The impact of autologous concentrated growth factors on the alveolar ridge preservation after posterior tooth extraction: A prospective, randomized controlled clinical trial. Ma Feifei,Lin Ye,Sun Feng,Jiang Xi,Wei Tai Clinical implant dentistry and related research BACKGROUND:Alveolar ridge preservation can effectively decrease alveolar ridge resorption following tooth extraction, but it can be limited by reducing new bone formation and residual bone graft material. Efforts to develop more efficacious approaches are thus an area of active research. PURPOSE:To assess the impact of autologous concentrated growth factors (CGF) on alveolar ridge absorption and osteogenesis following posterior tooth extraction. MATERIALS AND METHODS:Fifty patients were randomly assigned to have extraction sockets treated with CGF or no treatment. At 10 days, 1 month, and 3 months postextraction, soft tissue color and texture were examined and evaluated with healing score. Cone-beam computed tomography (CBCT) scans were performed before and 3 months after extraction, while radiographic analyses were used to assess vertical and horizontal bone changes. Bone samples were collected from the extraction sockets during implant placement, and micro-computed tomography (micro-CT) scans and histological analysis were performed to evaluate new bone formation. t-Test or Mann-Whitney U test was used to compare data and the level of statistical significance was set at 0.05 for all analyses. RESULTS:Forty-six patients completed the trial. Sockets in the experimental group exhibited significantly better healing score on Day 10 postextraction relative to the control group, whereas comparable healing was observed in both groups at 1 and 3 months postextraction. Experimental group exhibited reduced vertical bone changes relative to the control (p < 0.05). Significant reductions were observed in ridge width changes at 1 and 2 mm apical to the crest (p < 0.05), although differences at 3 and 5 mm apical to the crest were not significant. Significant differences of bone mineral density (BMD) and microarchitecture of trabecular bone were observed via micro-CT analyses, and the experimental group had better results. CONCLUSION:CGF application following posterior tooth extraction may reduce vertical and horizontal bone resorption and promote new bone formation. 10.1111/cid.13026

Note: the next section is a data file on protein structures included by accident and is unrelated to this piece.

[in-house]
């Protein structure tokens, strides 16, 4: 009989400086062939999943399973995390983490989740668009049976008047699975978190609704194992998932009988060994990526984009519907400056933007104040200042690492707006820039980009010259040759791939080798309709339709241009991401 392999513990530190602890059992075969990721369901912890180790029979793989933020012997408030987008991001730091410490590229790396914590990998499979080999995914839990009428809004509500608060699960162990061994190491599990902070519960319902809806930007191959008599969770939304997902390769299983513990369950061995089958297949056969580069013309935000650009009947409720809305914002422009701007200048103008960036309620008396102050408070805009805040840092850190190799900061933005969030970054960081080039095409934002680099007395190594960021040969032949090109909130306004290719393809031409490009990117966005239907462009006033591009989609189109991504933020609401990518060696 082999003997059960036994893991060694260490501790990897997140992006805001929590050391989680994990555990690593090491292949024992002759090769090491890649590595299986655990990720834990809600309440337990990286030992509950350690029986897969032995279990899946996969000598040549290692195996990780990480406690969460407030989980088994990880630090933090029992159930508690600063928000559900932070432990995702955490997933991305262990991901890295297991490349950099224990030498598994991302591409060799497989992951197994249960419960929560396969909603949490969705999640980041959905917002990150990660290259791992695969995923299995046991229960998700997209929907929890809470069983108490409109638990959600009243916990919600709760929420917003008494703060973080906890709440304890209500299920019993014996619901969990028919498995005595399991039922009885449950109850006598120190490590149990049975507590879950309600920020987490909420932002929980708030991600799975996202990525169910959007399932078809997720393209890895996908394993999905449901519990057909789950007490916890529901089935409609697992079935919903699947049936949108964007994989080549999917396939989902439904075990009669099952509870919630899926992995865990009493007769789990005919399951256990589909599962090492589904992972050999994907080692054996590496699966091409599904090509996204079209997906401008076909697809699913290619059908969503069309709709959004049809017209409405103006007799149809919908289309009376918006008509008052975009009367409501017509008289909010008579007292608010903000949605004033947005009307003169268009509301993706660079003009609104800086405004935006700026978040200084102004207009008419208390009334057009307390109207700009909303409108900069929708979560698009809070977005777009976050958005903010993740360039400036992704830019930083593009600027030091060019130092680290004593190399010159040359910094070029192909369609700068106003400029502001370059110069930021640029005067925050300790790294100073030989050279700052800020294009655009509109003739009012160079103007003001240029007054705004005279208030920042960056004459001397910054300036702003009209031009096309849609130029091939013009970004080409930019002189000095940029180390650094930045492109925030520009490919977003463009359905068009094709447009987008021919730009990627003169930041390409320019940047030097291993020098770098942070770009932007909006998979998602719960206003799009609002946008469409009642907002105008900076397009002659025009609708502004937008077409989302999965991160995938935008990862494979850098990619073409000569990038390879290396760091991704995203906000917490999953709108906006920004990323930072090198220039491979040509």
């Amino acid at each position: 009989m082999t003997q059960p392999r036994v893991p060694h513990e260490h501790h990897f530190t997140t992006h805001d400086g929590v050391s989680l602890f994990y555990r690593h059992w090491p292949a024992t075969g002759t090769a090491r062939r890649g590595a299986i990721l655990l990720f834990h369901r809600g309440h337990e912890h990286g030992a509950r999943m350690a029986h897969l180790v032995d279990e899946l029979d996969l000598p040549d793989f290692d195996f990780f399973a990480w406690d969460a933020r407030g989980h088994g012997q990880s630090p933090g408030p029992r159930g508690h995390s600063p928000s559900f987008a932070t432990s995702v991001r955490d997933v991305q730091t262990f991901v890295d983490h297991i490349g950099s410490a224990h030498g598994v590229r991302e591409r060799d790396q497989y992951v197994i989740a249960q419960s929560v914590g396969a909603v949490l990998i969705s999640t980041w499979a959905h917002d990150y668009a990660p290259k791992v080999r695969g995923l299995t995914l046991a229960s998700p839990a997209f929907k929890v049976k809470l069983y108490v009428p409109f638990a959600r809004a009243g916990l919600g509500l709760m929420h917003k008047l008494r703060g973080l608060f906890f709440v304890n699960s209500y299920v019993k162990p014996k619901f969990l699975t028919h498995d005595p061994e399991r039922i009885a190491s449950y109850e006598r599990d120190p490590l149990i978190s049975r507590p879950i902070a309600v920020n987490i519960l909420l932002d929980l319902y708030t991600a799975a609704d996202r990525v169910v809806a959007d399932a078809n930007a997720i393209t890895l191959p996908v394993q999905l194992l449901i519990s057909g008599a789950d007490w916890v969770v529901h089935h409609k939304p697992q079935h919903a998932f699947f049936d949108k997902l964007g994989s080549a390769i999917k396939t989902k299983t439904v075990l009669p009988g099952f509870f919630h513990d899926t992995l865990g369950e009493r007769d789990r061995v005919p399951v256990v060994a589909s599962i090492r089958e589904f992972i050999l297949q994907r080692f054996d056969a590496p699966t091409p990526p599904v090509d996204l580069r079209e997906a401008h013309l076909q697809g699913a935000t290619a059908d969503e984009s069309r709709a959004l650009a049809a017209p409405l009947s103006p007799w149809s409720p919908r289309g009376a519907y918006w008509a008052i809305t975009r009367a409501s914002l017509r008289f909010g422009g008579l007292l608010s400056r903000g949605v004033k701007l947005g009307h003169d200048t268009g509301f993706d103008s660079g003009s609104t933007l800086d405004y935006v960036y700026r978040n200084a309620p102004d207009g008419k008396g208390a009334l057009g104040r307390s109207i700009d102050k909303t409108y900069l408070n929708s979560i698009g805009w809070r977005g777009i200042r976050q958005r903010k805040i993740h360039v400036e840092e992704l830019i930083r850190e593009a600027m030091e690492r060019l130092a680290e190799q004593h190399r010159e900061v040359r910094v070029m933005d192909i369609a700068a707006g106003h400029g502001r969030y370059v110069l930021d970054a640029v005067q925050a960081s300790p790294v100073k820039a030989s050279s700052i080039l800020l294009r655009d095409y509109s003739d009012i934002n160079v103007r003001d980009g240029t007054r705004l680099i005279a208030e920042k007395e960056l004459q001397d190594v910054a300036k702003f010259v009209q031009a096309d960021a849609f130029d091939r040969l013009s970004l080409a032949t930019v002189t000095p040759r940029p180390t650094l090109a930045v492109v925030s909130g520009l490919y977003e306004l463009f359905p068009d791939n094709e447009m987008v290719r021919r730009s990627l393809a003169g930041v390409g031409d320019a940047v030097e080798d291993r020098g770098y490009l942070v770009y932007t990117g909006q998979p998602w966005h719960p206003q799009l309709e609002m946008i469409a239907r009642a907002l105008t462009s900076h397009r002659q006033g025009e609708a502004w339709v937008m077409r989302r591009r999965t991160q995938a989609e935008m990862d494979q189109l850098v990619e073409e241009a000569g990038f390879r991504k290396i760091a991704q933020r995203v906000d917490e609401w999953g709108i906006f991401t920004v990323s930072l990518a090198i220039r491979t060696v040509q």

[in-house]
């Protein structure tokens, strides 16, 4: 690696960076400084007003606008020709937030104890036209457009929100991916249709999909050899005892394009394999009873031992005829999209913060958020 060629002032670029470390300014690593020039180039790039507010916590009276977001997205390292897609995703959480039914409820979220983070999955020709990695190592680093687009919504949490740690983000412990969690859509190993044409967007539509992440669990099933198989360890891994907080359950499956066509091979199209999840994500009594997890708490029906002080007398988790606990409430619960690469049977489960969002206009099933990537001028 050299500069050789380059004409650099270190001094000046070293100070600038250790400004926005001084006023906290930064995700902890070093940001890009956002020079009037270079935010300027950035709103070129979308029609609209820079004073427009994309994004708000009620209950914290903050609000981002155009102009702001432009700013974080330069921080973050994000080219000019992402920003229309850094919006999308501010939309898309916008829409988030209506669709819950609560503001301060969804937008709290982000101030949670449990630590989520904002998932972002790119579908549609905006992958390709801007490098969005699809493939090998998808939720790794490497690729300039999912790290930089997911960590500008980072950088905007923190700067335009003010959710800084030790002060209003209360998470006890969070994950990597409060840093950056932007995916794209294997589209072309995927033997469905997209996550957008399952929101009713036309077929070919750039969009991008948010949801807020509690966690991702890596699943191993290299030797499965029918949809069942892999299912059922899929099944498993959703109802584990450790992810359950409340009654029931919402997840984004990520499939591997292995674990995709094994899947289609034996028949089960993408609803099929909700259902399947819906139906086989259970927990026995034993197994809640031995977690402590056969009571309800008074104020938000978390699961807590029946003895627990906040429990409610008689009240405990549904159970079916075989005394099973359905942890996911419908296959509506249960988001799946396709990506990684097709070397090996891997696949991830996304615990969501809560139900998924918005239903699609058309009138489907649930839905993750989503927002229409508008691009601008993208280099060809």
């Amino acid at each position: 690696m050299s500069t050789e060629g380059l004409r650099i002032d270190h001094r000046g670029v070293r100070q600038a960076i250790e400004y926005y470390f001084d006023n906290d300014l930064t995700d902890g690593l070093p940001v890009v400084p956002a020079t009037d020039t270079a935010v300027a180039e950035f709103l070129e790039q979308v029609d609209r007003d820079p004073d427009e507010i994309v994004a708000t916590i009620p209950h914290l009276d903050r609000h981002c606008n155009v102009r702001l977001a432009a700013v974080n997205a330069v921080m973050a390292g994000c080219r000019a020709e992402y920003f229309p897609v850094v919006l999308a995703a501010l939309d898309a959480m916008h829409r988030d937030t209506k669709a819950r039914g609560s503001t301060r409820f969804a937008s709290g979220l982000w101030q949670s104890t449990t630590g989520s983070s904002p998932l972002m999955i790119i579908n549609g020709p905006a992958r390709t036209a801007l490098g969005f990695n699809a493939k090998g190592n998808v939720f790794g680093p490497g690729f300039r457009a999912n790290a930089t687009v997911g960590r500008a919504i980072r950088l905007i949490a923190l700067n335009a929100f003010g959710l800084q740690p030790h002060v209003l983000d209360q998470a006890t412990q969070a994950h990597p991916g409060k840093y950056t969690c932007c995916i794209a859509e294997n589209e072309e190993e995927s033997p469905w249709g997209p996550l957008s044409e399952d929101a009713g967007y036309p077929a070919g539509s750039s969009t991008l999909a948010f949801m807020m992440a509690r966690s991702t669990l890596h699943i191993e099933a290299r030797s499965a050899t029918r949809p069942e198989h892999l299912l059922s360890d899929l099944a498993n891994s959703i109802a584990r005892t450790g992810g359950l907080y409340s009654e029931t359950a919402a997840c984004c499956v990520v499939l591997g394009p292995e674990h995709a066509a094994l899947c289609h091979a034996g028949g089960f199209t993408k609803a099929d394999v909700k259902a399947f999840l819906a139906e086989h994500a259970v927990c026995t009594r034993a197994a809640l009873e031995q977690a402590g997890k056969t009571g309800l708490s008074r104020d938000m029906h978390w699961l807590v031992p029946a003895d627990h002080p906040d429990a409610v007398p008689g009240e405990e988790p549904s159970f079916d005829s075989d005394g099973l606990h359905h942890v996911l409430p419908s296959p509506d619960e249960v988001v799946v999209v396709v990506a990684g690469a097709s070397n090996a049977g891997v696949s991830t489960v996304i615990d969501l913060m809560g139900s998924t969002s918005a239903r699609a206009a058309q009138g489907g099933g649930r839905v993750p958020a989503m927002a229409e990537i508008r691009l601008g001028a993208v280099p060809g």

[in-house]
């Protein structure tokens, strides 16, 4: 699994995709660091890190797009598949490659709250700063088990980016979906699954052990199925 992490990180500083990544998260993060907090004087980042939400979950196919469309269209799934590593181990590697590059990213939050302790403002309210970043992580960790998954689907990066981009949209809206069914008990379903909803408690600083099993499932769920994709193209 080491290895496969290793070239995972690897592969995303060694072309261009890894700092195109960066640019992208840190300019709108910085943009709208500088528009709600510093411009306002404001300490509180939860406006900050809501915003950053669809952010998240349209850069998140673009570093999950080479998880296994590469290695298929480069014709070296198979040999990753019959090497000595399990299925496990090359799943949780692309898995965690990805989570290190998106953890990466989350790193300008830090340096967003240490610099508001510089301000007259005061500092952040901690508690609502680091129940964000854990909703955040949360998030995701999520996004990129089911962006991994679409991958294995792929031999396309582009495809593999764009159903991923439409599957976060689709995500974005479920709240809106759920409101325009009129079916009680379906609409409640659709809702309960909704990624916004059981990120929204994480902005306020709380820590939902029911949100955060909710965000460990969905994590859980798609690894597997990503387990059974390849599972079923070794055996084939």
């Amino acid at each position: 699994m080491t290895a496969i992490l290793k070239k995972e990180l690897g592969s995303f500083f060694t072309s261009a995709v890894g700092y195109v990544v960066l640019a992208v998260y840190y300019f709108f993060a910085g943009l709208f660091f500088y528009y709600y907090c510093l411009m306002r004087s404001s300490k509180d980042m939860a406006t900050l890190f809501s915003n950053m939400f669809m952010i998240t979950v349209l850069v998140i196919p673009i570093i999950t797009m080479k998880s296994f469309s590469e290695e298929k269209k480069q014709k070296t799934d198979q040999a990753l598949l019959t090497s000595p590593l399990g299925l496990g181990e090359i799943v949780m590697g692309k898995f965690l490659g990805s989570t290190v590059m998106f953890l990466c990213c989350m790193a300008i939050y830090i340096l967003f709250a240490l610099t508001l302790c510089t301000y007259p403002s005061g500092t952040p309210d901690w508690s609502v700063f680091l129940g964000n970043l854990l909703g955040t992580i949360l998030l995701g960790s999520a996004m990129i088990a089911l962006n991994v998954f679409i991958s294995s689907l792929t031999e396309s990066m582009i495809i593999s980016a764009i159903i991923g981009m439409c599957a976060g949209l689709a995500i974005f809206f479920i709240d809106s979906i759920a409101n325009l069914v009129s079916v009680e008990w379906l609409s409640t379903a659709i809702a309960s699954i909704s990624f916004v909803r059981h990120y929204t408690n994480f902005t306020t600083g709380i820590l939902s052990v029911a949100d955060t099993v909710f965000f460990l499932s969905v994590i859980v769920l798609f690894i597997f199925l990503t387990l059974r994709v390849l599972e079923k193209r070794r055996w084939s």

Tooth as graft material: Histologic study. Clinical implant dentistry and related research BACKGROUND:An effective regenerative protocol is key to reestablish and maintain the hard and soft tissue dimensions over time. The choice of the graft material and its properties also could have an impact on the results. To prevent alveolar ridge dimensional changes, since numerous graft materials have been suggested and in the past years, a growing interest in teeth material has been observed as a valuable alternative to synthetic biomaterials. AIM:The aim of the study was to explore the histomorphometric outcomes of tooth derivative materials as used as bone substitute material in socket preservation procedure. METHODS:After alveolar socket preservation (ASP) procedures using autologous demineralized tooth as graft material prepared by means of an innovative device, was evaluated. A total of 101 histological samples, from 96 subjects, were analyzed by evaluating the total amount of bone (BV), residual tooth material (residual graft, TT), and vital bone (VB). The section from each sample was then split in nine subsections, resulting in 909 subsections, to allow statistical comparison between the different areas. RESULTS:It was not noticed a statistically significant difference between maxillary and mandibular sites, being the amount of VB in upper jaw sites 37.9 ± 21.9% and 38.0 ± 22.0% in lower jaw sites and the amount of TT was 7.7 ± 12.2% in maxilla and 7.0 ± 11.1% in mandibles. None of the other considered parameters, including defect type and section position, were statistically correlated to the results of the histomorphometric analysis. CONCLUSIONS:ASP procedure using demineralized autologous tooth-derived biomaterial may be a predictable procedure to produce new vital bone potentially capable to support dental implant rehabilitation. 10.1111/cid.13097